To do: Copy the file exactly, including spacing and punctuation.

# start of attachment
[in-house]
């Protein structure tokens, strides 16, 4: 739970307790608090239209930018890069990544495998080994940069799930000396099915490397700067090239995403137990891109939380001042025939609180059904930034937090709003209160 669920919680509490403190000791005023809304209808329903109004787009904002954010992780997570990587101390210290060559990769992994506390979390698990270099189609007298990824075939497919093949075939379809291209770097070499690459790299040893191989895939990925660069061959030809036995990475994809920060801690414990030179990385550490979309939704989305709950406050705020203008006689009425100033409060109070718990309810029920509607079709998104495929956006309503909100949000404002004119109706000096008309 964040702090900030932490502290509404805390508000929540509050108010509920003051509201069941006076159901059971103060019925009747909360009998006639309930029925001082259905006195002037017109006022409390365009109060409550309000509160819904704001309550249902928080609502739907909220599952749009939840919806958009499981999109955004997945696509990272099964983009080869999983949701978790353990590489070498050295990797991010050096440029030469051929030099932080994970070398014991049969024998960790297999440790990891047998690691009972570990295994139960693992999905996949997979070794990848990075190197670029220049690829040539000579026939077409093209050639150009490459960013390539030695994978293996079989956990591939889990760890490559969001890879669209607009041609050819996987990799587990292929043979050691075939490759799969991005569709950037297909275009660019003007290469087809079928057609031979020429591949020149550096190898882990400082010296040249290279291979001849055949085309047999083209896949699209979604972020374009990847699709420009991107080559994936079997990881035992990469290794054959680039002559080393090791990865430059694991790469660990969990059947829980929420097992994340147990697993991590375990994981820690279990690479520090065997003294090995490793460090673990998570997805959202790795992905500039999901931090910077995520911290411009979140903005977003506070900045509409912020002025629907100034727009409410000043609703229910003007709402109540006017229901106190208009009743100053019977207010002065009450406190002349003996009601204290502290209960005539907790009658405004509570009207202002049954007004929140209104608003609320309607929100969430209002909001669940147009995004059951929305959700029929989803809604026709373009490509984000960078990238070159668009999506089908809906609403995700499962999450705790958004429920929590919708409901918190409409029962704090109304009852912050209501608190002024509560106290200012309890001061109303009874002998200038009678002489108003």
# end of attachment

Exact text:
[in-house]
């Protein structure tokens, strides 16, 4: 739970307790608090239209930018890069990544495998080994940069799930000396099915490397700067090239995403137990891109939380001042025939609180059904930034937090709003209160 669920919680509490403190000791005023809304209808329903109004787009904002954010992780997570990587101390210290060559990769992994506390979390698990270099189609007298990824075939497919093949075939379809291209770097070499690459790299040893191989895939990925660069061959030809036995990475994809920060801690414990030179990385550490979309939704989305709950406050705020203008006689009425100033409060109070718990309810029920509607079709998104495929956006309503909100949000404002004119109706000096008309 964040702090900030932490502290509404805390508000929540509050108010509920003051509201069941006076159901059971103060019925009747909360009998006639309930029925001082259905006195002037017109006022409390365009109060409550309000509160819904704001309550249902928080609502739907909220599952749009939840919806958009499981999109955004997945696509990272099964983009080869999983949701978790353990590489070498050295990797991010050096440029030469051929030099932080994970070398014991049969024998960790297999440790990891047998690691009972570990295994139960693992999905996949997979070794990848990075190197670029220049690829040539000579026939077409093209050639150009490459960013390539030695994978293996079989956990591939889990760890490559969001890879669209607009041609050819996987990799587990292929043979050691075939490759799969991005569709950037297909275009660019003007290469087809079928057609031979020429591949020149550096190898882990400082010296040249290279291979001849055949085309047999083209896949699209979604972020374009990847699709420009991107080559994936079997990881035992990469290794054959680039002559080393090791990865430059694991790469660990969990059947829980929420097992994340147990697993991590375990994981820690279990690479520090065997003294090995490793460090673990998570997805959202790795992905500039999901931090910077995520911290411009979140903005977003506070900045509409912020002025629907100034727009409410000043609703229910003007709402109540006017229901106190208009009743100053019977207010002065009450406190002349003996009601204290502290209960005539907790009658405004509570009207202002049954007004929140209104608003609320309607929100969430209002909001669940147009995004059951929305959700029929989803809604026709373009490509984000960078990238070159668009999506089908809906609403995700499962999450705790958004429920929590919708409901918190409409029962704090109304009852912050209501608190002024509560106290200012309890001061109303009874002998200038009678002489108003």